Study addresses feedbacks to climate change
Significantly more carbon is stored in the worlds soils than is present in the atmosphere. In a process called a "positive feedback," global warming may stimulate decomposition of soil organic matter, thus releasing heat-trapping carbon dioxide gas to the atmosphere, possibly causing the rate of global warming to increase further. Disagreement exists, however, regarding the effects of climate change on global soil carbon stocks. Eric Davidson, a senior scientist at the Woods Hole Research Center, has written a review paper that clarifies the issues regarding temperature sensitivity of decomposition within a framework that helps to focus the ensuing debate and research. Co-authored with Ivan Janssens of the University of Antwerpen (Belgium), the study is being published in an upcoming issue of Nature.
According to Dr. Davidson, interest in this topic is high because of its importance in the global carbon cycle and potential feedbacks to climate change. "The arctic, in particular, is experiencing very rapid warming, causing permafrost to melt and some peatlands to dry out, thus potentially exposing huge stocks of previously frozen and waterlogged carbon to decomposition. We need to understand how much of this carbon that is stored in soils, peatlands, and permafrost is susceptible to loss in a warmer world. If you unplug your refrigerator, you can demonstrate that your food, which is basically organic matter, spoils more quickly when it is warm. However, because the soil is a complex mixture of minerals and organic matter derived from plant leaves and roots, soil scientists and ecologists have had difficulty teasing out the conditions and types of organic matter that respond significantly to temperature changes." The review paper by Davidson and Janssens sets forth a description of how both the chemical complexity of carbon molecules and the soil conditions in which they are found determine the rates at which they decompose.
Elizabeth Braun | EurekAlert!
The personality factor: How to foster the sharing of research data
06.09.2017 | ZBW – Leibniz-Informationszentrum Wirtschaft
Europe’s Demographic Future. Where the Regions Are Heading after a Decade of Crises
10.08.2017 | Berlin-Institut für Bevölkerung und Entwicklung
Plants and algae use the enzyme Rubisco to fix carbon dioxide, removing it from the atmosphere and converting it into biomass. Algae have figured out a way to increase the efficiency of carbon fixation. They gather most of their Rubisco into a ball-shaped microcompartment called the pyrenoid, which they flood with a high local concentration of carbon dioxide. A team of scientists at Princeton University, the Carnegie Institution for Science, Stanford University and the Max Plank Institute of Biochemistry have unravelled the mysteries of how the pyrenoid is assembled. These insights can help to engineer crops that remove more carbon dioxide from the atmosphere while producing more food.
A warming planet
Our brains house extremely complex neuronal circuits, whose detailed structures are still largely unknown. This is especially true for the so-called cerebral cortex of mammals, where among other things vision, thoughts or spatial orientation are being computed. Here the rules by which nerve cells are connected to each other are only partly understood. A team of scientists around Moritz Helmstaedter at the Frankfiurt Max Planck Institute for Brain Research and Helene Schmidt (Humboldt University in Berlin) have now discovered a surprisingly precise nerve cell connectivity pattern in the part of the cerebral cortex that is responsible for orienting the individual animal or human in space.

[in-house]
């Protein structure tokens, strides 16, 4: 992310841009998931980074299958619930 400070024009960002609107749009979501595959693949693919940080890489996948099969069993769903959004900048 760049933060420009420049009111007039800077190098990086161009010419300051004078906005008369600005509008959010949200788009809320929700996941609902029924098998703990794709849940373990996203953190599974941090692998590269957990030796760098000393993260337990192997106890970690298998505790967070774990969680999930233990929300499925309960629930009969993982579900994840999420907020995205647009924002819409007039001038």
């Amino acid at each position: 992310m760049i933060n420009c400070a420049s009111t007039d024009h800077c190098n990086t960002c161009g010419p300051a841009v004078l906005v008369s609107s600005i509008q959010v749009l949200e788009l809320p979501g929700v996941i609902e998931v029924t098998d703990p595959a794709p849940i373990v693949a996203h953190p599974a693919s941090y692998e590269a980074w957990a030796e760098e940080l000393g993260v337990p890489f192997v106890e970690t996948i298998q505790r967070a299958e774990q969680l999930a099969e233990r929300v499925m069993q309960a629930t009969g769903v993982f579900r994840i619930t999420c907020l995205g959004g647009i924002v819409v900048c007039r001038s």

The researchers report online in Nature (Schmidt et al., 2017. Axonal synapse sorting in medial entorhinal cortex, DOI: 10.1038/nature24005) that synapses in...
Whispering gallery mode (WGM) resonators are used to make tiny micro-lasers, sensors, switches, routers and other devices. These tiny structures rely on a...
Using ultrafast flashes of laser and x-ray radiation, scientists at the Max Planck Institute of Quantum Optics (Garching, Germany) took snapshots of the briefest electron motion inside a solid material to date. The electron motion lasted only 750 billionths of the billionth of a second before it fainted, setting a new record of human capability to capture ultrafast processes inside solids!
When x-rays shine onto solid materials or large molecules, an electron is pushed away from its original place near the nucleus of the atom, leaving a hole...
For the first time, physicists have successfully imaged spiral magnetic ordering in a multiferroic material. These materials are considered highly promising candidates for future data storage media. The researchers were able to prove their findings using unique quantum sensors that were developed at Basel University and that can analyze electromagnetic fields on the nanometer scale. The results – obtained by scientists from the University of Basel’s Department of Physics, the Swiss Nanoscience Institute, the University of Montpellier and several laboratories from University Paris-Saclay – were recently published in the journal Nature.
Multiferroics are materials that simultaneously react to electric and magnetic fields. These two properties are rarely found together, and their combined...
19.09.2017 | Event News
12.09.2017 | Event News
06.09.2017 | Event News
22.09.2017 | Life Sciences
22.09.2017 | Medical Engineering
22.09.2017 | Physics and Astronomy